Defense Date


Graduation Date

Fall 1-1-2017


One-year Embargo

Submission Type


Degree Name



Clinical Psychology


McAnulty College and Graduate School of Liberal Arts

Committee Chair

Daniel Burston

Committee Member

Alexander Kranjec

Committee Member

Jeffrey McCurry


recapitulation, evolution, ontogeny, phylogeny, metapsychology, psychoanalysis, recapitulationism, biogenetic law, death drive, triune brain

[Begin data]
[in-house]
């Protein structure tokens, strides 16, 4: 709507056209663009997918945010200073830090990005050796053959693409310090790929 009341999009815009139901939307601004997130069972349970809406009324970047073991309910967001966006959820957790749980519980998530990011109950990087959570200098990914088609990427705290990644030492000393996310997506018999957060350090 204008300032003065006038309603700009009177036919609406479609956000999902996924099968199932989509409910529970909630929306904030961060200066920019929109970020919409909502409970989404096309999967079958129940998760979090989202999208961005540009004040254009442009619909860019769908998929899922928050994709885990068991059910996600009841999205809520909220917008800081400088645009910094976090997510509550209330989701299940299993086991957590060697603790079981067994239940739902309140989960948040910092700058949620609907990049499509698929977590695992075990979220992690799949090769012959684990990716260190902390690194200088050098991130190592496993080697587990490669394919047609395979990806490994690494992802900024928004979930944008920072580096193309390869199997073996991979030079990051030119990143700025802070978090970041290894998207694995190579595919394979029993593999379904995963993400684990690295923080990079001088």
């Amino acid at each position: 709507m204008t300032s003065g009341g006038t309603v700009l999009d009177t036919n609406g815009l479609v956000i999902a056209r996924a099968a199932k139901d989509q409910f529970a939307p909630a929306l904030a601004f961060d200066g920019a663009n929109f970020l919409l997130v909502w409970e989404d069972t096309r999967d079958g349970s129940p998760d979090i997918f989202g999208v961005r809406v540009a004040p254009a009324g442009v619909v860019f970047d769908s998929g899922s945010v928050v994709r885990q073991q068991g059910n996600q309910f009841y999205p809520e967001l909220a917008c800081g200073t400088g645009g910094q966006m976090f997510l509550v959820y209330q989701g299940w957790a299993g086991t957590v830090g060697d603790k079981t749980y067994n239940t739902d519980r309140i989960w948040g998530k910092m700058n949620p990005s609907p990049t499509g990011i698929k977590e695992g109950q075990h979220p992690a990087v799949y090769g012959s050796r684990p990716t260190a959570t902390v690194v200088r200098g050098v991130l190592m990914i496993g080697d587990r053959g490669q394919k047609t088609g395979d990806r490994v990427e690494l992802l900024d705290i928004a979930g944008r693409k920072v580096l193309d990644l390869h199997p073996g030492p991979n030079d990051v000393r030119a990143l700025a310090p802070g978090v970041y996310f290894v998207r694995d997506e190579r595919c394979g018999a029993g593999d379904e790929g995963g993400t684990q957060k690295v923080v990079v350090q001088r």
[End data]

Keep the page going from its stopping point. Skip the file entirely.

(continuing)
This cross-disciplinary dissertation provides a missing intellectual history of an ostensibly dead idea. Once widely held and no less elegant for its obsolescence, the principle of biogenetic recapitulation is best remembered by its defining mantra, “ontogeny recapitulates phylogeny.” Among psychologists and sociologists as well as embryologists, the notion that the development of any individual organism repeats in compressed, miniaturized form the entire history of its species enjoyed broad (if not uncontested) acceptance through the early twentieth century. The author reexamines the origins of this theory in the work of Charles Darwin and Ernst Haeckel, and traces its influence in psychology from early psychoanalytic theory to late twentieth-century evolutionary neuroscience. It is argued that recapitulationism (or the “biogenetic law”) appealed to psychological theorists for its moral and affective implications, rather than its scientific merit or usefulness in generating testable hypotheses. Central to this study is an emphasis on the use of recapitulationism to critique doctrines of evolutionary and social progress. The dissertation concludes that for contemporary neuroscientists no less than early psychoanalysts, the ghost of phylogeny, or the evolutionary past, is most often summoned to explain worrisome and unexpected disruptions in normal human developmentespecially when those disruptions emerge within what is taken to be the height of modernity.